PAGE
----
After graduation with a BA in English, Toivo married, joined 3RCHA as a Troop Leader of its X Bty, as they sailed from Quebec City to Rotterdam and from thereby train to Fort Prince of Wales in West Germany’s Ruhr Valley, as part of the 4 CIBG, which itself was in the British Army of the Rhine. There were many interesting activities: live firing exercises at Bergen-Belsen, where we used the Quonset huts occupied by the air and ground crews during the Berlin Air Lift, the large-scale NATO exercises; the Cuban Missile Crisis, when the regiment was dug in just west of the East German border, if war broke out it would be nuclear(what would happen to our families?). Non-military activities included skiing in the Austrian and Italian Alps, touring pre-mass-tourism Europe in a 1960 Porsche Cabriolet bought for CAD$3,500 (!), following the F1 GP circuits; becoming parents of a bouncing baby boy (who narrowly missed the use of a new “miracle drug” – Thalidomide).
Toivo retired from the CAF as a Captain in 1963, spent a year at U of Toronto, then moved to Kingston and earned an MA in English from Queen’s and added a daughter to the family, then got a job translating French into English for the Quebec Govt in the provincial capital. A year later he was asked to set up a a foreign language service in the Translation Bureau; when he accepted the position of Exec Dir of the Canadian Book Publishers Council in Toronto in 1970, the service was handling some 65 languages using 250 freelance translators. After five years at the CBPC he left with an antique pocket watch and joined McClelland & Stewart, The Canadian Publishers (of Margaret Attwood, Leonard Cohen, Farley Mowat, etc.) as General Manager. Another nearly five years later he agreed to accept the position of Director of Publishing for the National Museums Corporation, which was the umbrella organization for the for the four national museums on the condition that his family agree to move to Ottawa after the kids’ school year; only three months later he received a call saying that continued discussions had revealed that the family did not want to abandon their friends, etc., with the result that over the next seven years Toivo spent a lot of time on the Super Express Bus between Ottawa and Toronto, with family reunions at the recreational farm they had bought together with another couple in Prince Edward County where they could also sail in the Bay of Quinte.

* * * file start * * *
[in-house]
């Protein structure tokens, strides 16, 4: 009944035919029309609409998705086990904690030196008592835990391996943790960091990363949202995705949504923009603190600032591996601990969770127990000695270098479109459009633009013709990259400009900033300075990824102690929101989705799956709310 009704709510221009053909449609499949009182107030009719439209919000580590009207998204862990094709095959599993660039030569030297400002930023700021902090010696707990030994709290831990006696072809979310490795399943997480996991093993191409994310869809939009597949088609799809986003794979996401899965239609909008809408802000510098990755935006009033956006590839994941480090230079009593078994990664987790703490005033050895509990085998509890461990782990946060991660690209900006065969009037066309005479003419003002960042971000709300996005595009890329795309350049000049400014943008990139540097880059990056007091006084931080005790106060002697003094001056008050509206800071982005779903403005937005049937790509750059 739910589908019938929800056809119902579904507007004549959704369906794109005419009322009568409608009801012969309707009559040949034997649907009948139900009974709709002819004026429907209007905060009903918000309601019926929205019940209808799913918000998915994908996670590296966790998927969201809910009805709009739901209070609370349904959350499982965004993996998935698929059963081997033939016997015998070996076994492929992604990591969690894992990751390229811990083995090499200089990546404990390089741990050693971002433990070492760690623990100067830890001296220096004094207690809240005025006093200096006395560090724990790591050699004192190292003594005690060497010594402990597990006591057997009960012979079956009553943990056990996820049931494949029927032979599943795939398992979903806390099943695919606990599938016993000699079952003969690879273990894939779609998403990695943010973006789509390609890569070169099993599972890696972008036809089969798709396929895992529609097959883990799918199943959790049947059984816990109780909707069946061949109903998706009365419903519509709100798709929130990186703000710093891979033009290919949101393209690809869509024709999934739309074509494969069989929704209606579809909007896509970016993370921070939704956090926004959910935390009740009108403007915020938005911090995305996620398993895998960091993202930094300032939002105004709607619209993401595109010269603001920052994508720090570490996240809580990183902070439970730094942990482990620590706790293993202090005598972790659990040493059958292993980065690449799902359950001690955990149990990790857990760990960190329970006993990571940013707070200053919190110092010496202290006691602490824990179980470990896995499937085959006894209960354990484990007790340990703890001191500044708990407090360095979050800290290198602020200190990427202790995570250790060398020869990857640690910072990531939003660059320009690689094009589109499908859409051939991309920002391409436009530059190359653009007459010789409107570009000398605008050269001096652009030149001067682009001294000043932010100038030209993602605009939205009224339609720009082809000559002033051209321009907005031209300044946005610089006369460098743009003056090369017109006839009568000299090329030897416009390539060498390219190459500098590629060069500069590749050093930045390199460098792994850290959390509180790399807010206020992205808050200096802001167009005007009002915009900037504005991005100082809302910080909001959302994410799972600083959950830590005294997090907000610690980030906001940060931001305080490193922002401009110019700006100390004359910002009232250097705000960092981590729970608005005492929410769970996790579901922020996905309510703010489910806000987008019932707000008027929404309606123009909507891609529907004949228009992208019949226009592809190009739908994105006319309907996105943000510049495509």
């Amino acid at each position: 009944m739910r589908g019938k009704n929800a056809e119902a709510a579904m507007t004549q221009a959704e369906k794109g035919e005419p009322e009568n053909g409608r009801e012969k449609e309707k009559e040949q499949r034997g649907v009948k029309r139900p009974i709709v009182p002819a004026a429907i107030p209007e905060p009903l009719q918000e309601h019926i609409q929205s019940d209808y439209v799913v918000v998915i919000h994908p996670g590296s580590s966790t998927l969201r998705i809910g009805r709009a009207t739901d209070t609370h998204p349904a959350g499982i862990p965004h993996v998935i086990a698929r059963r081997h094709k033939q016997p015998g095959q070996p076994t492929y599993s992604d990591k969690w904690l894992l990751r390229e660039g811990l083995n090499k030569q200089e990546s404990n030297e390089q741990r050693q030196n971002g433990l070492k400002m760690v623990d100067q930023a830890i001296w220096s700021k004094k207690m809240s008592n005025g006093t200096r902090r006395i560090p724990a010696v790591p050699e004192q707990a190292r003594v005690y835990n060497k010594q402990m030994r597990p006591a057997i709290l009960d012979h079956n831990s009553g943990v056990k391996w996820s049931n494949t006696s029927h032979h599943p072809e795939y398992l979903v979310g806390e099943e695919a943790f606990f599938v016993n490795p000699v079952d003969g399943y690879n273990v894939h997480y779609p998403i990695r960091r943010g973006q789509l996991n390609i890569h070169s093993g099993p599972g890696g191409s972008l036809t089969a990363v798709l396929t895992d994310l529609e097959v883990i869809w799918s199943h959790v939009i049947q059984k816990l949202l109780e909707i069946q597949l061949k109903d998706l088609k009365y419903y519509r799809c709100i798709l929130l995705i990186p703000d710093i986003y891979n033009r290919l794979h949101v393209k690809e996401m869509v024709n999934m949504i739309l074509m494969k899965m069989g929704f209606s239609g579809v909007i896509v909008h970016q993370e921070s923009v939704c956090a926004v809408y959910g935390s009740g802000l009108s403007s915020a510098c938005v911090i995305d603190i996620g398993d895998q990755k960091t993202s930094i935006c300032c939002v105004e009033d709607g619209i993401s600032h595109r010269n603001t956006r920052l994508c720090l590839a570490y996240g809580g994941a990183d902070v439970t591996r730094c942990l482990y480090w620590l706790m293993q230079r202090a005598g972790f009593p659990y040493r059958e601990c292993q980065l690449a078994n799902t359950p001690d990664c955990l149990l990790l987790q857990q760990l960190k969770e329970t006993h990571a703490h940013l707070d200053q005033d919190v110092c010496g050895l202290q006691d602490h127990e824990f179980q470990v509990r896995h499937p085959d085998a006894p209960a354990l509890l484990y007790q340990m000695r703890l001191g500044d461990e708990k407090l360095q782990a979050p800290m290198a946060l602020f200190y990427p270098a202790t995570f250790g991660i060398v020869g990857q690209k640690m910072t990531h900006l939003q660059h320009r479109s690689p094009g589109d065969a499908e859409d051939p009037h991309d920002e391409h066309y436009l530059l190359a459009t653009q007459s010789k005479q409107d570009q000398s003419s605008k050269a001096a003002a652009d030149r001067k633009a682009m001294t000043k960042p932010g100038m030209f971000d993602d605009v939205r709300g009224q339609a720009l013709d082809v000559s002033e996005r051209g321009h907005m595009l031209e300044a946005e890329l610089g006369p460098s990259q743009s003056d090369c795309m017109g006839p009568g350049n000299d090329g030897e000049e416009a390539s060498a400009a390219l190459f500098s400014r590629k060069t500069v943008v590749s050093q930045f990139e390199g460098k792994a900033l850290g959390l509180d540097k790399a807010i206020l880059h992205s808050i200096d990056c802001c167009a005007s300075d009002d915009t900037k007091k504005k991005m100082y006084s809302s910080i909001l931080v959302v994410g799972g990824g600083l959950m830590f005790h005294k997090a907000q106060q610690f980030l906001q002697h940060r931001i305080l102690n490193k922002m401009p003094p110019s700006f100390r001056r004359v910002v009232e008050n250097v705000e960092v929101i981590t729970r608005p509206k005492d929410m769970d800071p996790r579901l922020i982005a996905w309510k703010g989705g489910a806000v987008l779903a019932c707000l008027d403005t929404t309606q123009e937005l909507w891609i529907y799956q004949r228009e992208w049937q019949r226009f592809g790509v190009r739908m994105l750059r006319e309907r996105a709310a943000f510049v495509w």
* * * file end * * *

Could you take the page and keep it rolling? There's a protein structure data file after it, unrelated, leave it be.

In 1980, when the federal government, led by PM Pierre Trudeau, decided to provide the much-needed new homes for the National Gallery of Canada and the National Museum of Man (which was renamed NM of Civilization), designed by architects Moshe Safdie and Douglas Cardinal, respectively, in 1980, the funds needed for the buildings, the money was taken from the budget of the NMC which finally died in 1988 with the individual museums taking control of all of their activities, including publishing. Before that, Toivo had become the Manager of English Publishing at the Cdn Govt Publishing Centre which was located in a grandiose building that housed the Cdn Govt Printing Bureau, a component of the Dept of Supply and Services. When his French colleague left due to ill health, Toivo took on all of the publg and preferred to think of himself as the “federal publisher” even though that was a fictitious title. The work had some interesting elements to it but most of it was very bureaucratic so he applied for the position of Director of Publg at the OECD in Paris but lost to his boss who had also applied. But he survived it for only a few months.
At this time the U of Ottawa was looking for a new director for its Press; they ended up accepting Toivo’s application. The first thing he did was to start computerizing its operations. These were exciting times again: the Press grew, sales increased and we were able to take on interesting projects in both official languages, like the university itself. But then there was a changing of the guard and it was decided to sell the Press, as they had done with the library. At that point jobless Toivo set up his own company, Thor Communications, and worked for a year as a consultant for the Association for the Export of Canadian Books before getting contracts with the Privy Council Office, the Cdn Centre for Mgt Development , the “college: for senior public servants for which Thor translated curricula, course textbooks, exams, etc.
During this period Thor also won a contract to translate the documents and reports of all the organizations with which Finance Minister Paul Martin was involved (such as the G-7/8, Bretton Woods, Big City Mayors’ Caucus, etc.) On Monday morning, 3 June 2002, when the translators returned for work at Finance, we were informed that in all the many documents, speeches and reports that were going to be used in the next couple of weeks, the name of Paul Martin was to be replaced by that of John Manley, (figure skating star Elizabeth’s big brother). At the same time Toivo was editing and translating drafts of the Throne Speech being written at the PMO. There is still question whether Martin resigned or Chrétien fired him.
In 2017 Toivo pulled the plug on Thor Communications and is, with trembling fingers and fading eyesight trying to write the memoir of his amazing life before it’s too late. He and his wife, the sculptor Deborah Arnold, live on the shore of the Rideau River in Manaotick, Ontario.